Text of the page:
On publicity, we are all still holding our breath to see the extent to which we succeed in selling the Olympic message to the nation, but let me say that we do not have to hold our breath for very long. The biggest single impulse towards the nation’s consciousness of the Olympic Games will take place the moment Beijing becomes a reality. Then, of course, the Olympic movement will mean an enormous amount to the people of this country. With regard to audience participation, when you see the television-viewing figures for the Olympic Games in all advanced countries, particularly among the sports-loving British, we do not have the slightest doubt that there could be no greater opportunity to increase awareness. Moreover, as noble Lords will recognise, the Olympic Games closes with Beijing handing over the responsibility to London. I do not have the slightest doubt that that is when this country will very obviously engage fully with the opportunities that the Olympics will provide.

I do not, however, underestimate the solid work that has been done right across the country. There has been enormous preparation for what the noble Lord, Lord Glentoran, and other noble Lords from other sides of the House have rightly emphasised are London Olympics for the nation’s good, and the nation as a whole needs to benefit from them. Enormous groundwork has been done, but it will take time. It will be once the Beijing Olympics are over that the nation will really engage with the London Olympics. As I said in my opening contribution, the fact that London is hosting the Games enjoys the approval of more than three-quarters of the population at this stage. We will do a lot better than that once the torch has been handed to us.

My noble friend Lord Howarth took the opportunity to extend the debate to the causes which he holds dear. I hope he will recognise that my job this evening is to get this order through and to try to persuade the noble Lord, Lord Clement-Jones, to withdraw his amendment. I therefore cannot enter into debate with my noble friend on all the interests that he particularly has at heart, but I entirely accept his basic premise that if we are to present the Olympics as a cultural event for the nation, we had better take good care to enhance the cultural legacy that we already have for the benefit of the nation. I particularly appreciated his concept of the investment in skills in the preservation of our heritage. That is an important dimension.

The noble Earl, Lord Caithness, challenged me directly. Let me say that the contingency fund is generous

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and significant, as he will recognise, although we do not want to use it at all—only at the absolute margins, if we can manage. If we did not have a proper contingency fund, we would be faced with anxiety about the Games and constant crisis every time the resources ran short. That is sound and good provision, but of course the objective of all those concerned with the Games is to deliver them without that contingency fund being utilised.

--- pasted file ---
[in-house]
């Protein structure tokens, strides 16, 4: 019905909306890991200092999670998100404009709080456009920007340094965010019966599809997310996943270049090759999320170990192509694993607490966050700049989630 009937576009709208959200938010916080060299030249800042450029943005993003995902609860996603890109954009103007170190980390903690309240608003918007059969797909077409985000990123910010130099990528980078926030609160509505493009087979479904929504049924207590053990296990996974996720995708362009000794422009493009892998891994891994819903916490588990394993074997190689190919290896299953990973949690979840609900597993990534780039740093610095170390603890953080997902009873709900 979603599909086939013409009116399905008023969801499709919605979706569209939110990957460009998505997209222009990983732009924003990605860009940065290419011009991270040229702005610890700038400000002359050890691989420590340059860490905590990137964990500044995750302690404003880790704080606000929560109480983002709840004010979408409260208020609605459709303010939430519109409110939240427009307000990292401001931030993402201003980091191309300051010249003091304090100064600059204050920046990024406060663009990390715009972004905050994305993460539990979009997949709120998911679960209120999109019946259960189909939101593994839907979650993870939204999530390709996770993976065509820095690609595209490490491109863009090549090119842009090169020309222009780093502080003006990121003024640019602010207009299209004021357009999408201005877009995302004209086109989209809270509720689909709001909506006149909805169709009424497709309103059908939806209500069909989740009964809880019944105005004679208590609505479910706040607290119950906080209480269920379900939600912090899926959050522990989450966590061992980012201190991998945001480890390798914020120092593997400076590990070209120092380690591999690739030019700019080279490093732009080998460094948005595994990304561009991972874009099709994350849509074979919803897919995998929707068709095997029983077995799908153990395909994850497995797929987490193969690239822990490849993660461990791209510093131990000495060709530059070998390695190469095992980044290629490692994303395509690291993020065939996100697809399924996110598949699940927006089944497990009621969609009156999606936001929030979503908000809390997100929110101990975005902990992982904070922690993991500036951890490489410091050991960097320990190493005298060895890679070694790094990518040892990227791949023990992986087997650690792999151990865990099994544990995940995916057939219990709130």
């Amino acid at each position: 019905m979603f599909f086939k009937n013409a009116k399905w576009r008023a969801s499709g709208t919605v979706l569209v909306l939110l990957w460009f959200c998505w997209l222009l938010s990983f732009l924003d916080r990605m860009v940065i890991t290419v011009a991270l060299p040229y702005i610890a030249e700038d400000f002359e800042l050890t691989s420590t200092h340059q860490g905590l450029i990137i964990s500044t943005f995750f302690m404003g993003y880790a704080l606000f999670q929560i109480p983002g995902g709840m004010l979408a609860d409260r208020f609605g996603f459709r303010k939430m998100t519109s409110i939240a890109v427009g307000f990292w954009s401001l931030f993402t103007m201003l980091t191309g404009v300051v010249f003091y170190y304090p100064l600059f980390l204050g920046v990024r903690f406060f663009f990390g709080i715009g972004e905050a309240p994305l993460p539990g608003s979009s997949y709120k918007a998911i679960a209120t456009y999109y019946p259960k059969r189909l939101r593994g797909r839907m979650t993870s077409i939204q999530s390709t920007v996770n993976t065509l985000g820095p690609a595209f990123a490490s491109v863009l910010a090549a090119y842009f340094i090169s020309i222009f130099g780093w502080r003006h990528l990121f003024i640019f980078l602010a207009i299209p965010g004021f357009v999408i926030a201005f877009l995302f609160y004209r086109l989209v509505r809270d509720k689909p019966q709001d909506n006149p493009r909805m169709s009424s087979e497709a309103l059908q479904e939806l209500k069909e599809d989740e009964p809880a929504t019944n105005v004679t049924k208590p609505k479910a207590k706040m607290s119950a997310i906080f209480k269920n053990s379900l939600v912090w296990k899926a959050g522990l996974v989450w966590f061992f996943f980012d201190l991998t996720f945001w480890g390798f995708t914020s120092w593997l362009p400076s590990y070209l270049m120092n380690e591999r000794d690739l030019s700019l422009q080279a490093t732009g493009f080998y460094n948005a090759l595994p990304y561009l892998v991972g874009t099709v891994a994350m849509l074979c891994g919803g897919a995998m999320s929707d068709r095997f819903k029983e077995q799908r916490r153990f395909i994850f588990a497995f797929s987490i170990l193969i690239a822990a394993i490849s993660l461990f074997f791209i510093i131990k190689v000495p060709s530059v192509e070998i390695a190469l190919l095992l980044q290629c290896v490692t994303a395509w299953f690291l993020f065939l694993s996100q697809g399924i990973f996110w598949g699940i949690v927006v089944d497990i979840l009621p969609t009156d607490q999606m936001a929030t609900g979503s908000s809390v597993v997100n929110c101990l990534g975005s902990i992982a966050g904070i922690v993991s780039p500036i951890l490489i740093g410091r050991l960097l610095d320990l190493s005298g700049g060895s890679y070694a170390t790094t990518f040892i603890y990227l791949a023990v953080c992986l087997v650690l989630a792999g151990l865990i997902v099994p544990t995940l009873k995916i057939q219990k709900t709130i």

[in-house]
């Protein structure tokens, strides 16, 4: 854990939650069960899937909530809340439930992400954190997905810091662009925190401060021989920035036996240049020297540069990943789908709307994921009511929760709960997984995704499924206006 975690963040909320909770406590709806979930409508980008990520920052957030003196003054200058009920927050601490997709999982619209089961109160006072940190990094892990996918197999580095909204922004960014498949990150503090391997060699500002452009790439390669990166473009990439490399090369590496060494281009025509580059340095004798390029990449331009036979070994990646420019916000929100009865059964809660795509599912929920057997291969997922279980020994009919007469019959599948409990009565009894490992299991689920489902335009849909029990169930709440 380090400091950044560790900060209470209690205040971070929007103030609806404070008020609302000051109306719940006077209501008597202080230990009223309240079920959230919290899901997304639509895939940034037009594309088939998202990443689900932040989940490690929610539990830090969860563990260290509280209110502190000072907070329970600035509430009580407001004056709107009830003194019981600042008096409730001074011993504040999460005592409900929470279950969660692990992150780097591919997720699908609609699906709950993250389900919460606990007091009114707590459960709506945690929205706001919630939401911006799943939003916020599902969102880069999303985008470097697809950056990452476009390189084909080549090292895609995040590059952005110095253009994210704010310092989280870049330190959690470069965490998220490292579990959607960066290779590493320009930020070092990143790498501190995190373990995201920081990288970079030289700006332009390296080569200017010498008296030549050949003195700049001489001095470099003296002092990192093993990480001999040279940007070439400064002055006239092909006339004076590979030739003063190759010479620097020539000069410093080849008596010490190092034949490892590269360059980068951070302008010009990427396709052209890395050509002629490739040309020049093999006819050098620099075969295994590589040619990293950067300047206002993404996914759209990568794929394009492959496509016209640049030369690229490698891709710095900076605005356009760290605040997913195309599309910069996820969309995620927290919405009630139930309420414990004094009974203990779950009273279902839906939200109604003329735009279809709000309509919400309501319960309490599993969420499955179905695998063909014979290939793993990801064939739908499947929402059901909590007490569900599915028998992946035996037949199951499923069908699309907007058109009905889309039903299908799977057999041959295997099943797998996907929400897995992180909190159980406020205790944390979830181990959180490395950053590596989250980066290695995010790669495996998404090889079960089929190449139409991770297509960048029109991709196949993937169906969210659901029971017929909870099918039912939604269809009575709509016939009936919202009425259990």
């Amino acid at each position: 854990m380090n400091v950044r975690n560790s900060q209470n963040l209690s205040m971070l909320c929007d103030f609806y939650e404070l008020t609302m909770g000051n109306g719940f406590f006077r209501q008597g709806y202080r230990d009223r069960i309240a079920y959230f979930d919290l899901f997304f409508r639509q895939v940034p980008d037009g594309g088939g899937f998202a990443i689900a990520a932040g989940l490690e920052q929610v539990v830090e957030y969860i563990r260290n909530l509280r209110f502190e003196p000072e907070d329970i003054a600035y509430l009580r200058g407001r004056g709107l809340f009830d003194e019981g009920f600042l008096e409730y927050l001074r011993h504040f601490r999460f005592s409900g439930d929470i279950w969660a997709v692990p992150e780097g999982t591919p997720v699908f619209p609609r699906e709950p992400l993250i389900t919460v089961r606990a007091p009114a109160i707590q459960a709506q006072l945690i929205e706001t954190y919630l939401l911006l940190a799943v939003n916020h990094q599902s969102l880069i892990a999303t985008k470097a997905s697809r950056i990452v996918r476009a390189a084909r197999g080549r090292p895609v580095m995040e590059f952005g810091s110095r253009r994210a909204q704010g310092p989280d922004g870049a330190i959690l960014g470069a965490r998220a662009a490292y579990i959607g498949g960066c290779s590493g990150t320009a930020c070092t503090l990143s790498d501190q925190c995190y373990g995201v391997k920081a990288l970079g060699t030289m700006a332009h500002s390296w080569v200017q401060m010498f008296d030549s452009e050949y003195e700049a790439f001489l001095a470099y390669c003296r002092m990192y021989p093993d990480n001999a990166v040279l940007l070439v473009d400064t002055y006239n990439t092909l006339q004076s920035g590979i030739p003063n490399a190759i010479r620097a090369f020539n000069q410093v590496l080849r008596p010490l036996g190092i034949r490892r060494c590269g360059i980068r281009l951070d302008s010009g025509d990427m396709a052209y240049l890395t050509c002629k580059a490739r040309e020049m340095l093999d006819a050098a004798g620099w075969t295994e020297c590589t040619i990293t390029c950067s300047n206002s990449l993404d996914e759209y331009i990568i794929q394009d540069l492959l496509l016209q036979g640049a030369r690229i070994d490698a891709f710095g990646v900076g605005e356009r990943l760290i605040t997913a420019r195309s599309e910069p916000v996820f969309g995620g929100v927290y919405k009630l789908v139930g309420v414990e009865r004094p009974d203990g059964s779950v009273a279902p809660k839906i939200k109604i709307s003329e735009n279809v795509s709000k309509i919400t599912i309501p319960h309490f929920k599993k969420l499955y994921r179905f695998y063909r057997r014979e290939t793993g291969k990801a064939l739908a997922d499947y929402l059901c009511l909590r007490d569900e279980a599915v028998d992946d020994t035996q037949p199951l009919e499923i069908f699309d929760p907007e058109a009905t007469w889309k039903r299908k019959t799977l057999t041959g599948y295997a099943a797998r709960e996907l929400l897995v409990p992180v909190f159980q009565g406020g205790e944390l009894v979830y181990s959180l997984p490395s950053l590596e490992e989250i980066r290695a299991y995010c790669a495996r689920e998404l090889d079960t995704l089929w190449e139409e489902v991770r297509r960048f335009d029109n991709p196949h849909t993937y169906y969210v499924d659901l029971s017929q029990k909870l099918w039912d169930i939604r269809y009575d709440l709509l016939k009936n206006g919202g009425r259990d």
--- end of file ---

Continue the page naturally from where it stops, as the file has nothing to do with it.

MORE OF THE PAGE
On the resources, the noble Earl knows a great deal more about land sales than I do. The noble Lord, Lord Clement-Jones, said that he cannot guess London land values too accurately. I certainly cannot, but I make this obvious point; it will take considerable time before the land sales are realised after the Games. We are not talking about an immediate realisation of resources.

It is not a question of interest being paid back to the lottery, as the lottery has not given a loan. Resources have been diverted from the lottery to this great project, and in doing so we are fulfilling one absolutely prime reason for conceiving the lottery; that it is there to fund great national occasions. That is part of its remit, and what is greater than the Olympics? They were unforeseen and unpremeditated, until we succeeded with the bid. When the big demands on resources come in, the lottery is exactly the vehicle for dealing with them.

However, as I have indicated, the percentage of resources devoted to the Olympics has increased more from the Government side than from the lottery side. Therefore, it is not a question of interest being paid on a loan but of an agreement whereby, as land sales take place, a proper percentage of those resources goes to the lottery in order to repay the money that has been taken. Also, if the land sales greatly exceed the figure involved, the lottery will get more back than what has been transferred from it. However, that is bound to be conjecture; I am in no position to form a prospectus on how those issues should occur. I may not have answered the noble Earl, Lord Caithness, with quite as much precision as he would have liked, but I hope that that will do for now.